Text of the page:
New technology that could enhance both the electrical and thermal conductivity of conventional composite materials has been developed thanks to a collaboration between the University of Surrey, University of Bristol and aerospace company Bombardier.
New composite technology will see enhanced electrical and thermal conductivity of conventional composite materials which has previously been lacking
Novel functionality including sensors, energy harvesting lighting and communication antennae will now be integrated into the structure of the composite material
Technology will have wide-reaching benefits in the aerospace industry
Carbon fibre composites, composed of reinforcing carbon fibres within a plastic, have revolutionised industries that demand strong, yet light materials. However, their application has been hindered by inherently poor electrical and thermal conductivities.
New research, published in the journal Scientific Report, demonstrates that by growing nanomaterials, specifically carbon nanotubes, on the surface of the carbon fibres it is possible to impart these necessary properties.
The research, conducted at the University of Surrey’s Advanced Technology Institute (ATI) and the University of Bristol’s Advanced Composite Centre for Innovation and Science (ACCIS), shows off the potential of a carbon fibre reinforced plastic to be made multifunctional, while still maintaining its structural integrity. Novel functionality including sensors, energy harvesting lighting and communication antennae can now be integrated into the structure of the composite to usher in a new era in composite technology.
Professor Ravi Silva, Director of the ATI and Head of the Nanoelectronics Centre (NEC) said: “In the future, carbon nanotube modified carbon fibre composites could lead to exciting possibilities such as energy harvesting and storage structures with self-healing capabilities. We are currently working on such prototypes and have many ideas including the incorporation of current aerospace/satellite technology in automotive design.”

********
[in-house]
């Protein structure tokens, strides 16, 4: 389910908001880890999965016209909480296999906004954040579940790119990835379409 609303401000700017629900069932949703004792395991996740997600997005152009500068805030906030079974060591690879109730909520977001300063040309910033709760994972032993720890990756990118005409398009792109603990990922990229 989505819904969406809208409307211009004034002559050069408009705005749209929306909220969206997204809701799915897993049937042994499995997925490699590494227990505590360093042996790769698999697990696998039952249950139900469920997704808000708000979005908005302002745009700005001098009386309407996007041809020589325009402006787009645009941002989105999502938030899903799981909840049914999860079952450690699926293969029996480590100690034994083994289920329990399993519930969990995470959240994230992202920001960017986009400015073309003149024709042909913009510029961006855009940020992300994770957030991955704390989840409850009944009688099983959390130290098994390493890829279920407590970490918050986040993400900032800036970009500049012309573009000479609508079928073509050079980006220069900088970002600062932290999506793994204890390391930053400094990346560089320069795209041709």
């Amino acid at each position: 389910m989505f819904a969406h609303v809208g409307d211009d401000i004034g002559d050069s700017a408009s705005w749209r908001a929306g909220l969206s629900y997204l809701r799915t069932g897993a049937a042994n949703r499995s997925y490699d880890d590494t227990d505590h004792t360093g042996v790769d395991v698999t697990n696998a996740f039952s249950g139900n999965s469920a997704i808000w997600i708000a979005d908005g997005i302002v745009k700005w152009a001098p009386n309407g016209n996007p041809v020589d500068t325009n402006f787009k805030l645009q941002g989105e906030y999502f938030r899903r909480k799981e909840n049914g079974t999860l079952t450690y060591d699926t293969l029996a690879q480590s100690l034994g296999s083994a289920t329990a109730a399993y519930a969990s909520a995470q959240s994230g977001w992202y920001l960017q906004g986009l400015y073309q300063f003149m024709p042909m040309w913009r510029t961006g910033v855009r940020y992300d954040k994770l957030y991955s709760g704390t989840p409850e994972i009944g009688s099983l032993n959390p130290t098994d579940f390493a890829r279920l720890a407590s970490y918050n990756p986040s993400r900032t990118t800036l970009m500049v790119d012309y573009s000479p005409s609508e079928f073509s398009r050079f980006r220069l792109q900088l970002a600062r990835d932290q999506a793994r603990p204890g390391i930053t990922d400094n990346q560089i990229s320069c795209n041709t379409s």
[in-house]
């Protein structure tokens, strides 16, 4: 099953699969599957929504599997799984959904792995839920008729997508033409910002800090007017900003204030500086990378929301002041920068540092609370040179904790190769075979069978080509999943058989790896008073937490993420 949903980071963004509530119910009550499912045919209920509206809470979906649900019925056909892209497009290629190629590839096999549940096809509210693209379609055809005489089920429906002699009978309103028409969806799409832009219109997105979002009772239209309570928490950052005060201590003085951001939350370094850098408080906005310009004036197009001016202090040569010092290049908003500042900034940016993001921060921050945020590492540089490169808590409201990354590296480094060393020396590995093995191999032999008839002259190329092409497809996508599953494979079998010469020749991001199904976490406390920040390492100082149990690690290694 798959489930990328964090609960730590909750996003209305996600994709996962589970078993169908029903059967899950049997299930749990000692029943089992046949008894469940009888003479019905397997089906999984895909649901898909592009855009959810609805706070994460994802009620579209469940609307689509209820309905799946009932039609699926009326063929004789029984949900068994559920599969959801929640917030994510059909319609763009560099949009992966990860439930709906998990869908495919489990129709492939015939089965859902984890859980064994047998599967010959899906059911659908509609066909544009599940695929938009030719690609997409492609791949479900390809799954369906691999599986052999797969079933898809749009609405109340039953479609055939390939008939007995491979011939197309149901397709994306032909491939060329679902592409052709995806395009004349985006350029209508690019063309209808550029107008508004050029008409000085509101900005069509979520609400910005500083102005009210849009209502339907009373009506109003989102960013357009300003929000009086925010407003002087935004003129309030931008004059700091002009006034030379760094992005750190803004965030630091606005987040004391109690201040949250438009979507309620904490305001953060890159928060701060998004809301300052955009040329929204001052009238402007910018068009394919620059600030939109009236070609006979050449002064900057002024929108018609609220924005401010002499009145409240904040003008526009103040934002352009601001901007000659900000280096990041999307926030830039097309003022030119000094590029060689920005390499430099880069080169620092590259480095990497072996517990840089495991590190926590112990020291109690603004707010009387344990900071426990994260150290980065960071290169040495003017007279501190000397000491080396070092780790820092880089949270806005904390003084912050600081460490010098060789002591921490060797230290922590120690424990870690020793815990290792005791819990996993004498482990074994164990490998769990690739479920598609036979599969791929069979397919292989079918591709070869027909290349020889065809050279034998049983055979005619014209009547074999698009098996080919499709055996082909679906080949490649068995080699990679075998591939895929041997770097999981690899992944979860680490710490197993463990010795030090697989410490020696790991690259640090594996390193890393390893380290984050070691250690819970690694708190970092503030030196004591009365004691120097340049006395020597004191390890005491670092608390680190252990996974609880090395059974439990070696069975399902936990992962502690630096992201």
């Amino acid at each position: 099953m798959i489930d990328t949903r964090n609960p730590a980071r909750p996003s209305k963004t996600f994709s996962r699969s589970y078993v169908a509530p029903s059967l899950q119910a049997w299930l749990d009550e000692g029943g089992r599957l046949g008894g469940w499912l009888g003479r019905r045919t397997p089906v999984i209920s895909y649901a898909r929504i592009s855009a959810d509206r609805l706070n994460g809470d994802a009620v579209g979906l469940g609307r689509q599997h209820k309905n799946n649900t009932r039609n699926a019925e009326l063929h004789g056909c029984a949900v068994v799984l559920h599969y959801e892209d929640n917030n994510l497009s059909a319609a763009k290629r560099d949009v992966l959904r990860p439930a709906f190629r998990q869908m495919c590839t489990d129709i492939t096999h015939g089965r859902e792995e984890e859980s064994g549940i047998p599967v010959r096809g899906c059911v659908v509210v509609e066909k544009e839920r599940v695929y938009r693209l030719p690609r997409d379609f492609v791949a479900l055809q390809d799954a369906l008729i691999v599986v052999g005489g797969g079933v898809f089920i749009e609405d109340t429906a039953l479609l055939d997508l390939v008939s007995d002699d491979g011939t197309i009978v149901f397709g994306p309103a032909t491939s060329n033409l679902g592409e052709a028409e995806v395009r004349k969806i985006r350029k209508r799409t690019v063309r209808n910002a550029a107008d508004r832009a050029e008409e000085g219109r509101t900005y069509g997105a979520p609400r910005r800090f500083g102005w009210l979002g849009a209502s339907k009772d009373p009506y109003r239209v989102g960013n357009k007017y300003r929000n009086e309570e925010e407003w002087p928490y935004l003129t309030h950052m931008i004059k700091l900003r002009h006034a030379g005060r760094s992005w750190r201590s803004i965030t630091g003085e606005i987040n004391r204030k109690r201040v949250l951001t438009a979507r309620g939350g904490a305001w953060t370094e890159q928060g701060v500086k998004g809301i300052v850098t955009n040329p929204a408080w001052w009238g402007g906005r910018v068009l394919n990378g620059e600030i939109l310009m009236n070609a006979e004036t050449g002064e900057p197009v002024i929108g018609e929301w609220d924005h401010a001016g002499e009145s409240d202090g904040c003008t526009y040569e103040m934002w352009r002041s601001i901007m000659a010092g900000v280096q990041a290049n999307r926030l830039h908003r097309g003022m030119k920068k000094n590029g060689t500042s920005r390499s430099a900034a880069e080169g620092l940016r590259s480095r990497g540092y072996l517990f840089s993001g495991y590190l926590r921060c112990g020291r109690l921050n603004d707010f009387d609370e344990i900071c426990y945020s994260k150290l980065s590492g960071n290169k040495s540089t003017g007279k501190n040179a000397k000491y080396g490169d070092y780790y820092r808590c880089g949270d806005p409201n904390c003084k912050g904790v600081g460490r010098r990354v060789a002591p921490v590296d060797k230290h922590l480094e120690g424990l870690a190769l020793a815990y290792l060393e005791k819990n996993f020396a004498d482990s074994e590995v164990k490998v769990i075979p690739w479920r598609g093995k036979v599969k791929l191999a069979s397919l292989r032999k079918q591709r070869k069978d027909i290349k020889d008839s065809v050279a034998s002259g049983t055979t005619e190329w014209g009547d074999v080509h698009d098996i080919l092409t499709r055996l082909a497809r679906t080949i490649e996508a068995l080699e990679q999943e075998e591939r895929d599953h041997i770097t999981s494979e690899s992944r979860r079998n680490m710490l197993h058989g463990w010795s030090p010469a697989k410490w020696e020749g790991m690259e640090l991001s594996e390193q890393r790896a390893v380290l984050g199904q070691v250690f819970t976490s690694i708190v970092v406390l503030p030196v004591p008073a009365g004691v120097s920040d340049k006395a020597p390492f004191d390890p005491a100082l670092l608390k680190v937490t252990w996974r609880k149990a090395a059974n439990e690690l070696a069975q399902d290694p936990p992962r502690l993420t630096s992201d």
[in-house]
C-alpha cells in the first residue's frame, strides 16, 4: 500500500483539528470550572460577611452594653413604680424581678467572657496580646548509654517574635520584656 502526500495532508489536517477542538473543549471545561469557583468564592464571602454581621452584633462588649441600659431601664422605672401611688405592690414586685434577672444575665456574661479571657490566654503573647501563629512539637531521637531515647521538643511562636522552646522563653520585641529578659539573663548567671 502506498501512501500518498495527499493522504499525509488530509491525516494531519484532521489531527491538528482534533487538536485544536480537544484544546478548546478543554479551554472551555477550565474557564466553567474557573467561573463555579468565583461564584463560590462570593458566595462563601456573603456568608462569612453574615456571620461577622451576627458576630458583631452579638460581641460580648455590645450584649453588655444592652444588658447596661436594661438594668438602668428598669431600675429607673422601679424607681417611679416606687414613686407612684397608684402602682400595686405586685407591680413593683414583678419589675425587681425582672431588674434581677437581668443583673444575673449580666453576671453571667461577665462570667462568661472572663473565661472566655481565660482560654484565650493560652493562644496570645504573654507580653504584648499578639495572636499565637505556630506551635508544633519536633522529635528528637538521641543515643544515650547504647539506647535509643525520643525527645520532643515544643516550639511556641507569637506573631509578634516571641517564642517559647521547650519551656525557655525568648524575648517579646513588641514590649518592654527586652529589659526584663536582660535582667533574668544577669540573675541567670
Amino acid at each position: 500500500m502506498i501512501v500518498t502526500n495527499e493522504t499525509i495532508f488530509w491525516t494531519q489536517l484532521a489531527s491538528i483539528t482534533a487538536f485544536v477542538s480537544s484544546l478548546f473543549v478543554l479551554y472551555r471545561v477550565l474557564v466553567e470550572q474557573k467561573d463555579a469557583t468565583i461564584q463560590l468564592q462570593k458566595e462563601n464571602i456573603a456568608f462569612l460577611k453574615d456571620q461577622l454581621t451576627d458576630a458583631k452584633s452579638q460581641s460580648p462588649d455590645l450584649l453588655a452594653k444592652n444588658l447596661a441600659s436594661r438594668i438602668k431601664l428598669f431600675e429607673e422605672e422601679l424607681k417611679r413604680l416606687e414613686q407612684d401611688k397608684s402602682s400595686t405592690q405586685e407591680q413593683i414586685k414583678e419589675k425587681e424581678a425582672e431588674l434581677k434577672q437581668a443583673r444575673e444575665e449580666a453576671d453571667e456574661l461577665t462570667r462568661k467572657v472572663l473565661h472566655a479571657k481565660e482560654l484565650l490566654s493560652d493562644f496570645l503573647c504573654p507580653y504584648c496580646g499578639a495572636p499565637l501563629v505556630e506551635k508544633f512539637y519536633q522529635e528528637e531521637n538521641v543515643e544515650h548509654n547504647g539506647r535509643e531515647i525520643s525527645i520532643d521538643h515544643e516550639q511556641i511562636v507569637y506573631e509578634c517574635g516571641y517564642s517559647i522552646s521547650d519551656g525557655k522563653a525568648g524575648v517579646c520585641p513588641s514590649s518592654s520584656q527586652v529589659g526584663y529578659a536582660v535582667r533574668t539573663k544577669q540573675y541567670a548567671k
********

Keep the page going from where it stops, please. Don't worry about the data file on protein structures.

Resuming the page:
Dr Thomas Pozegic, Research Associate in ACCIS and formerly a PhD student at the University of Surrey, explained: “The aerospace industry still relies on metallic structures, in the form of a copper mesh, to provide lightning strike protection and prevent static charge accumulation on the upper surface of carbon fibre composites because of the poor electrical conductivity. This adds weight and makes fabrication with carbon fibre composites difficult. The material that we have developed utilises high-quality carbon nanotubes grown at a high density to allow electrical transport throughout the composite material.”
Dr Ian Hamerton, Reader in Polymers and Composite Materials in ACCIS, commented: “The research has shown that carbon nanotubes can significantly enhance the thermal conductivity of carbon fibre composites. This will have wide-reaching benefits in the aerospace industry, from enhancing de-icing solutions to minimising the formation of fuel vapours at cruising altitudes.”